Covered interest parity is an arbitrage condition that equalizes costs of direct USD funding and of synthetic USD funding through FX swaps. Deviations are called dollar cross-currency basis and have become a common occurrence since the great financial crisis. A negative dollar basis means direct funding in USD – if accessible – is cheaper than synthetic funding via swaps. An apparent structural cause of the dollar basis has been regulatory tightening, which has increased balance sheet costs of arbitrage. Moreover, research has found several short-term factors. Thus, a negative dollar basis has been linked to aggregate USD strength, rising market volatility, deteriorating FX market liquidity, monetary tightening in the U.S. relative to other countries, and a decrease of funds in the USD money market. In most of these cases, the dollar basis represents dollar funding conditions not captured by published interest rates and is a valid trading signal.

Eugenio Cerutti, Maurice Obstfeld, and Haonan Zhou (2019), “Covered Interest Parity Deviations: Macrofinancial Determinants”, IMF Working Paper, WP/19/14

This post ties in with SRSV’s summary lecture on implicit subsidies in financial markets, particularly the section on foreign exchange.

The below are excerpts from the paper. Emphasis and cursive text have been added.

What is covered interest parity (CIP)?

“Absent counterparty risk, CIP is a pure arbitrage relationship that links the premium of a currency’s forward over its spot exchange rate to its nominal interest-rate advantage over foreign currency. CIP is simply the most fundamental relationship linking money and foreign exchange markets in a financially open world.”

“For a given foreign currency and the U.S. dollar, a deviation from covered interest rate parity refers to the wedge between two rate differentials: (i) the difference between the n-period forward exchange rate and spot exchange rate… with both rates expressed in units of foreign currency per dollar; and (ii) the difference in the interest rates earned by holding the currencies…the n-period annualized interest rate difference between foreign and U.S. interest rates. In the absence of financial frictions, an arbitrageur could take advantage of the deviation from parity and earn a riskless profit. Alternatively, and equivalently if there are no frictions, no one would borrow dollars if it were cheaper to borrow foreign currency, buy dollars with the proceeds, and sell the dollars n periods forward for foreign currency (as in a foreign exchange swap) to repay the initial foreign-currency loan.”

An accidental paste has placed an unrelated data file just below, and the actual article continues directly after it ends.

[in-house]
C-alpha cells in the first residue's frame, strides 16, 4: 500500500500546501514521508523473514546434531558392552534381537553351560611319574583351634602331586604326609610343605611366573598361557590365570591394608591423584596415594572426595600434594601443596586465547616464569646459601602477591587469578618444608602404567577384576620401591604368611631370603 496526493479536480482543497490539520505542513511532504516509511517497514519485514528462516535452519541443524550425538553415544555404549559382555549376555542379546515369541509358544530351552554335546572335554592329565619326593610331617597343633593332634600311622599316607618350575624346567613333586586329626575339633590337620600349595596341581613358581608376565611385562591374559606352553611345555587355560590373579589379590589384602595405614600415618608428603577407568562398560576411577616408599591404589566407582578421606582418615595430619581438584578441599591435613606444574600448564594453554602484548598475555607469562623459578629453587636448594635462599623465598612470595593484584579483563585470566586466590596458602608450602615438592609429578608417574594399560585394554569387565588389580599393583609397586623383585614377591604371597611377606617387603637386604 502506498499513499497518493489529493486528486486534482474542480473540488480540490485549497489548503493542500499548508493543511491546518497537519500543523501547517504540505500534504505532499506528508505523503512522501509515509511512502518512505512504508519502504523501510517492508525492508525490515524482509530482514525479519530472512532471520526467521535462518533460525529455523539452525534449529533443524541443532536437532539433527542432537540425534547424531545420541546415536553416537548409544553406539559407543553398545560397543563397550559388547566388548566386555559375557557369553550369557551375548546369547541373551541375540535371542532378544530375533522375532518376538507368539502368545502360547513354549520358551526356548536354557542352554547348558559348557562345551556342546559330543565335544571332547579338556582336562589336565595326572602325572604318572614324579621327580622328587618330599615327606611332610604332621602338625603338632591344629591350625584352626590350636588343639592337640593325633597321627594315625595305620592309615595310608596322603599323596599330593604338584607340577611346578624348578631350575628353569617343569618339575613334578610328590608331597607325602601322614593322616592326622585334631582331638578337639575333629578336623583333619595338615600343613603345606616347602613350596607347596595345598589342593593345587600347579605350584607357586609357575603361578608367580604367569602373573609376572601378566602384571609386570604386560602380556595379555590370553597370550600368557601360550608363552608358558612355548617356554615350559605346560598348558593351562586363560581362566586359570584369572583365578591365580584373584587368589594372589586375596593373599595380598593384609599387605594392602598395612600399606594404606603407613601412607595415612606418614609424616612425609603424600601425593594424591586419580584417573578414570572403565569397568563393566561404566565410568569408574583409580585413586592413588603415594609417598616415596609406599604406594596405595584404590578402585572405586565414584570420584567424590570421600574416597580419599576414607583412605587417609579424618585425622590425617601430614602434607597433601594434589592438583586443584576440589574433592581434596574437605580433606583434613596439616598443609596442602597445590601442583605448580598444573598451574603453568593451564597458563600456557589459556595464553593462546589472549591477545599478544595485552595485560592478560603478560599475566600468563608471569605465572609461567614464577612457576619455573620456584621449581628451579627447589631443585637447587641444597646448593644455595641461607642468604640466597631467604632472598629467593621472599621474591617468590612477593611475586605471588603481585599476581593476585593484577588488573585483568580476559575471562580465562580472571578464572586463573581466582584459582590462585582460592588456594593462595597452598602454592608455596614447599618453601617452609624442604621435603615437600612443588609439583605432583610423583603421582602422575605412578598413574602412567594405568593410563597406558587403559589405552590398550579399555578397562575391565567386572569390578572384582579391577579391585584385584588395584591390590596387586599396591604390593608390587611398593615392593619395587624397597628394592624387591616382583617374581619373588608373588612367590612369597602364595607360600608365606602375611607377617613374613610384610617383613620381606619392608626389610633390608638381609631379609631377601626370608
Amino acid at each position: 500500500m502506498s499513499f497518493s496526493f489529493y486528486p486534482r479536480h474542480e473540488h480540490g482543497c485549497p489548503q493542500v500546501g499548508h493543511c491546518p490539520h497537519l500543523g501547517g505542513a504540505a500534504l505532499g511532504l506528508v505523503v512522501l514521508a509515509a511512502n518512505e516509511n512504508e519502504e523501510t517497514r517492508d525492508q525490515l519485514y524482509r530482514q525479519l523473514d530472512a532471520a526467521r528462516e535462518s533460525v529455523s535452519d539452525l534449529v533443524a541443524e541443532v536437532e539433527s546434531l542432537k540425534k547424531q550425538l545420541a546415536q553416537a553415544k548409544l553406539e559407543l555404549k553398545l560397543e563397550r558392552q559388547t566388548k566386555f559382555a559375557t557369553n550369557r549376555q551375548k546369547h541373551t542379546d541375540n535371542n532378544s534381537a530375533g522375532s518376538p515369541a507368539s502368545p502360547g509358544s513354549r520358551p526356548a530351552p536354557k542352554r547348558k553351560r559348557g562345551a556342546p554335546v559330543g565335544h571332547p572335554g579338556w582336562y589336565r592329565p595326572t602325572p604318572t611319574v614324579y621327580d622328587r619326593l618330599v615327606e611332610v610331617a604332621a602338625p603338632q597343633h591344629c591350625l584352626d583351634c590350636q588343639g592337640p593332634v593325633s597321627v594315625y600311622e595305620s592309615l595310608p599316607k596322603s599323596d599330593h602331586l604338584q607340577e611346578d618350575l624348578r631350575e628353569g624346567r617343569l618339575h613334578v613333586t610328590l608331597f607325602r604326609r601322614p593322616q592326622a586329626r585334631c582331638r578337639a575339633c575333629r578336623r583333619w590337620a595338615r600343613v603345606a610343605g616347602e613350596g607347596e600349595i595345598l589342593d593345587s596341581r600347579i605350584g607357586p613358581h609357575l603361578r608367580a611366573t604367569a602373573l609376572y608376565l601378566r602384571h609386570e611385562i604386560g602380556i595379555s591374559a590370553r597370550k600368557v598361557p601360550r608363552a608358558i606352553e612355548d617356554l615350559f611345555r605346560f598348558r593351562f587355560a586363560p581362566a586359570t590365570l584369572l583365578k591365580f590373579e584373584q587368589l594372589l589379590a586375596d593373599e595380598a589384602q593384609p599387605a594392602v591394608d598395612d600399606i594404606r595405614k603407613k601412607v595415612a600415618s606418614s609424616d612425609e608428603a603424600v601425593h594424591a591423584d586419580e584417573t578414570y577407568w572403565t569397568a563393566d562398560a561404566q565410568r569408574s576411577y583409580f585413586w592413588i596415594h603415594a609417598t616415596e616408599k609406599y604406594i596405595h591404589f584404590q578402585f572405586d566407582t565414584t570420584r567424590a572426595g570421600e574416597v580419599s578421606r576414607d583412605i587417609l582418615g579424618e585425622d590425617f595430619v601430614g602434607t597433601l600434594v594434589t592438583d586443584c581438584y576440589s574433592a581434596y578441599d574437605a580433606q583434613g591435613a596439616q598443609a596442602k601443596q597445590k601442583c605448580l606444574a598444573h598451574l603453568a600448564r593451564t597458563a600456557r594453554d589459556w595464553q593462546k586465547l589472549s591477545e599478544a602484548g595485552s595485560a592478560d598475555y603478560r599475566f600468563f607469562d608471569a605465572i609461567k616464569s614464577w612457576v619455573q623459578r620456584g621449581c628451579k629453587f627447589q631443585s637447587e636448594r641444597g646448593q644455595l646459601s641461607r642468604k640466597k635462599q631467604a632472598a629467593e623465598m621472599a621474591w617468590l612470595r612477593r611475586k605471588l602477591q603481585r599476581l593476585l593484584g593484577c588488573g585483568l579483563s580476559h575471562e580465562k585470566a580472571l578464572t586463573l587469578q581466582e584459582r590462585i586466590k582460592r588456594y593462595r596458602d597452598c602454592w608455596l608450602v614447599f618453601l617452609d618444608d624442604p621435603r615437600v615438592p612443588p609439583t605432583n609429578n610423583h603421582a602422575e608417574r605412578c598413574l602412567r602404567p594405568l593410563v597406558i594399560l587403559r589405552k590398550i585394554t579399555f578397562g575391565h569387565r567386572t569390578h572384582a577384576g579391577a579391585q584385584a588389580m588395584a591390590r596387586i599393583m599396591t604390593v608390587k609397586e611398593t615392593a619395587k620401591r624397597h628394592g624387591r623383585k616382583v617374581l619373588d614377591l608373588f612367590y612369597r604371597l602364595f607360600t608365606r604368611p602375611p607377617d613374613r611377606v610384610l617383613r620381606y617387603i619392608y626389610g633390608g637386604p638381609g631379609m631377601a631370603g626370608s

Cross-currency dollar basis as a measure of broken arbitrage

“A negative dollar basis [means that] the FX forward implied interest rate differential of foreign currency versus USD is larger than the outright interest rate differential… A negative deviation suggests that direct dollar funding is cheaper than synthetic dollar funding that works by borrowing foreign currency and swapping it into dollars.”

“For about three decades until the global financial crisis [2008-09]…CIP appeared to hold quite closely…But as a growing number of studies document…the relationship seems to have broken down…That CIP deviations emerged in the turbulence of the global financial crisis is not so surprising, and is not unprecedented either. What has been more puzzling has been the continuation of CIP deviations – at times larger, at times smaller – well after the global financial crisis.”

“The evolution of the cross-currency dollar basis exhibits clear deviations from CIP after the crisis for both the short-term (first figure below) and long-term horizons. Before the global financial crisis, CIP deviations were very small and fluctuated around zero… During the global financial crisis, short-term CIP deviations reached levels of about -200 basis points, and more negative than -50 basis points at the five-year horizon (second figure below). While both three-month and five-year bases had been steadily reverting to near zero through 2013, they widened again after mid-2014. Most currencies have a negative dollar basis, implying a cost advantage for direct dollar funding, were it available at a marginal cost near Libor. “Carry” currencies such as the Australian and New Zealand dollars, on the other hand, display positive deviations from CIP… This sign indicates that direct U.S. dollar funding is costlier than synthetic funding based on swapping AUD or NZD borrowings into U.S. currency.”

Structural cause: regulatory tightening

“There is a consensus in the literature that structural factors, such as regulatory burdens, created limits to arbitrage allowing failures to profit from CIP deviations.”